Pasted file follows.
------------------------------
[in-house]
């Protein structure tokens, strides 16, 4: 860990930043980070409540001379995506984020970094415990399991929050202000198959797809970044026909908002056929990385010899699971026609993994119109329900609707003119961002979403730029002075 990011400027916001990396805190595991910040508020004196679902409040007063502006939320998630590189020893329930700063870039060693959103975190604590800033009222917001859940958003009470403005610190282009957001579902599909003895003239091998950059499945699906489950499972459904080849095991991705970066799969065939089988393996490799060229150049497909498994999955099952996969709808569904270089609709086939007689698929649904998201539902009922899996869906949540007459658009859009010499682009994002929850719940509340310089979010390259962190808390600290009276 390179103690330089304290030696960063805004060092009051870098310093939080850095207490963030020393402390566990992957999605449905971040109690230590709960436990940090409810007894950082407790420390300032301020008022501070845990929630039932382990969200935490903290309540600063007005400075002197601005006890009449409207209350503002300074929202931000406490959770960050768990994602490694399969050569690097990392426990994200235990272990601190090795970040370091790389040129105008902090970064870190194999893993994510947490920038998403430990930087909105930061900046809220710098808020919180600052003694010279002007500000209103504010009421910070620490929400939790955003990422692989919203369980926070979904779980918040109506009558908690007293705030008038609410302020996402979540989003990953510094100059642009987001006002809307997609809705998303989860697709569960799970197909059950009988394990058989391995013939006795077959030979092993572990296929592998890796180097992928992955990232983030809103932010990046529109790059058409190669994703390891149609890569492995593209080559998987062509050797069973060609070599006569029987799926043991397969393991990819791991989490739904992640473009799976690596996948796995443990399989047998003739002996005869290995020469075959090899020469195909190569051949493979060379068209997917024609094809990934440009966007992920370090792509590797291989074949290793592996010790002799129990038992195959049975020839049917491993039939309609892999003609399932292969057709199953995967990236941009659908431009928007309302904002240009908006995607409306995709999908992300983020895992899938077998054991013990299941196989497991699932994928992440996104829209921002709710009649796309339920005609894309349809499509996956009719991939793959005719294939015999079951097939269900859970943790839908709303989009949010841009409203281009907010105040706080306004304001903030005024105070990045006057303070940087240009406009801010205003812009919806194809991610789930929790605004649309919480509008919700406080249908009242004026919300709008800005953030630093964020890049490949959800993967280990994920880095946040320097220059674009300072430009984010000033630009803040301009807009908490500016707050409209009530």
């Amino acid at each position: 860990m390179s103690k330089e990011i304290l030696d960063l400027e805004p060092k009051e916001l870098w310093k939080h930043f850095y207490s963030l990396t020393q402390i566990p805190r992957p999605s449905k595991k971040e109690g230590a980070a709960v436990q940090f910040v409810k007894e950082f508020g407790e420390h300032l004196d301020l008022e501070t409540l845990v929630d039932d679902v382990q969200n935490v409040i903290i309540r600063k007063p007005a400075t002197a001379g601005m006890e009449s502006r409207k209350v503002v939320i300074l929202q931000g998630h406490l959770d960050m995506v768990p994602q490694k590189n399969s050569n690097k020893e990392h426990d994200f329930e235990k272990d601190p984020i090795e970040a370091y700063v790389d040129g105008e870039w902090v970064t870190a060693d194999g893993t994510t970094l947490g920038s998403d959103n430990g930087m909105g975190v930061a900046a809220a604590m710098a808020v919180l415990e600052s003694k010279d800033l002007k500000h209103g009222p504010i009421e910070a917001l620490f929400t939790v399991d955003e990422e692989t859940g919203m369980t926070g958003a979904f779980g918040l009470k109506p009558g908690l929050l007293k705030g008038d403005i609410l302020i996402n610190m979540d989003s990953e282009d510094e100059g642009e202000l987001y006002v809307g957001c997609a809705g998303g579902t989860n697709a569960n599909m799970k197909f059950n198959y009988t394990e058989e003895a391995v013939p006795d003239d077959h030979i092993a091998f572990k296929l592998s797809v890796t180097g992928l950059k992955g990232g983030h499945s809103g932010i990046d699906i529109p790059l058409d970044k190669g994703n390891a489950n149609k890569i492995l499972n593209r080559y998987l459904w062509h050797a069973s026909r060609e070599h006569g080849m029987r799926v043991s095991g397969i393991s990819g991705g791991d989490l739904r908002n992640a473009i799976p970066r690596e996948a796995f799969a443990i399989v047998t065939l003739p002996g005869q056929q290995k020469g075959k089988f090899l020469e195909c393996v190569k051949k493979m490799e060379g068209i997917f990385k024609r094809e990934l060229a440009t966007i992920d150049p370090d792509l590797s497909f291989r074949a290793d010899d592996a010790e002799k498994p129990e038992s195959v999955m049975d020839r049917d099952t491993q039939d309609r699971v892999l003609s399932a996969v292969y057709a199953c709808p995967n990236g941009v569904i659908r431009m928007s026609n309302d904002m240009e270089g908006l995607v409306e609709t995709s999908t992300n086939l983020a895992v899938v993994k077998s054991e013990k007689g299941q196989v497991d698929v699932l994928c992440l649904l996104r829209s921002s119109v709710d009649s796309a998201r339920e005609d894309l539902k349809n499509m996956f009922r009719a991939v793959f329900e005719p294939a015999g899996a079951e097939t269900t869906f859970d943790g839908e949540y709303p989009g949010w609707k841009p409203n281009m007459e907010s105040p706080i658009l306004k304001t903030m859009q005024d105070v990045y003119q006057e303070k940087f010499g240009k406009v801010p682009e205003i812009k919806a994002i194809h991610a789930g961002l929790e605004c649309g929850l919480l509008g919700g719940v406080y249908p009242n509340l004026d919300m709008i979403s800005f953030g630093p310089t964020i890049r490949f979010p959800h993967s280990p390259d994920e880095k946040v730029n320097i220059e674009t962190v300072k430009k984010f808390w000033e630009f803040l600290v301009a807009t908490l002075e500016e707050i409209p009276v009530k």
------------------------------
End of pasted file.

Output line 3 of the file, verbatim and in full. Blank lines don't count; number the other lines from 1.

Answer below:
């Amino acid at each position: 860990m390179s103690k330089e990011i304290l030696d960063l400027e805004p060092k009051e916001l870098w310093k939080h930043f850095y207490s963030l990396t020393q402390i566990p805190r992957p999605s449905k595991k971040e109690g230590a980070a709960v436990q940090f910040v409810k007894e950082f508020g407790e420390h300032l004196d301020l008022e501070t409540l845990v929630d039932d679902v382990q969200n935490v409040i903290i309540r600063k007063p007005a400075t002197a001379g601005m006890e009449s502006r409207k209350v503002v939320i300074l929202q931000g998630h406490l959770d960050m995506v768990p994602q490694k590189n399969s050569n690097k020893e990392h426990d994200f329930e235990k272990d601190p984020i090795e970040a370091y700063v790389d040129g105008e870039w902090v970064t870190a060693d194999g893993t994510t970094l947490g920038s998403d959103n430990g930087m909105g975190v930061a900046a809220a604590m710098a808020v919180l415990e600052s003694k010279d800033l002007k500000h209103g009222p504010i009421e910070a917001l620490f929400t939790v399991d955003e990422e692989t859940g919203m369980t926070g958003a979904f779980g918040l009470k109506p009558g908690l929050l007293k705030g008038d403005i609410l302020i996402n610190m979540d989003s990953e282009d510094e100059g642009e202000l987001y006002v809307g957001c997609a809705g998303g579902t989860n697709a569960n599909m799970k197909f059950n198959y009988t394990e058989e003895a391995v013939p006795d003239d077959h030979i092993a091998f572990k296929l592998s797809v890796t180097g992928l950059k992955g990232g983030h499945s809103g932010i990046d699906i529109p790059l058409d970044k190669g994703n390891a489950n149609k890569i492995l499972n593209r080559y998987l459904w062509h050797a069973s026909r060609e070599h006569g080849m029987r799926v043991s095991g397969i393991s990819g991705g791991d989490l739904r908002n992640a473009i799976p970066r690596e996948a796995f799969a443990i399989v047998t065939l003739p002996g005869q056929q290995k020469g075959k089988f090899l020469e195909c393996v190569k051949k493979m490799e060379g068209i997917f990385k024609r094809e990934l060229a440009t966007i992920d150049p370090d792509l590797s497909f291989r074949a290793d010899d592996a010790e002799k498994p129990e038992s195959v999955m049975d020839r049917d099952t491993q039939d309609r699971v892999l003609s399932a996969v292969y057709a199953c709808p995967n990236g941009v569904i659908r431009m928007s026609n309302d904002m240009e270089g908006l995607v409306e609709t995709s999908t992300n086939l983020a895992v899938v993994k077998s054991e013990k007689g299941q196989v497991d698929v699932l994928c992440l649904l996104r829209s921002s119109v709710d009649s796309a998201r339920e005609d894309l539902k349809n499509m996956f009922r009719a991939v793959f329900e005719p294939a015999g899996a079951e097939t269900t869906f859970d943790g839908e949540y709303p989009g949010w609707k841009p409203n281009m007459e907010s105040p706080i658009l306004k304001t903030m859009q005024d105070v990045y003119q006057e303070k940087f010499g240009k406009v801010p682009e205003i812009k919806a994002i194809h991610a789930g961002l929790e605004c649309g929850l919480l509008g919700g719940v406080y249908p009242n509340l004026d919300m709008i979403s800005f953030g630093p310089t964020i890049r490949f979010p959800h993967s280990p390259d994920e880095k946040v730029n320097i220059e674009t962190v300072k430009k984010f808390w000033e630009f803040l600290v301009a807009t908490l002075e500016e707050i409209p009276v009530k």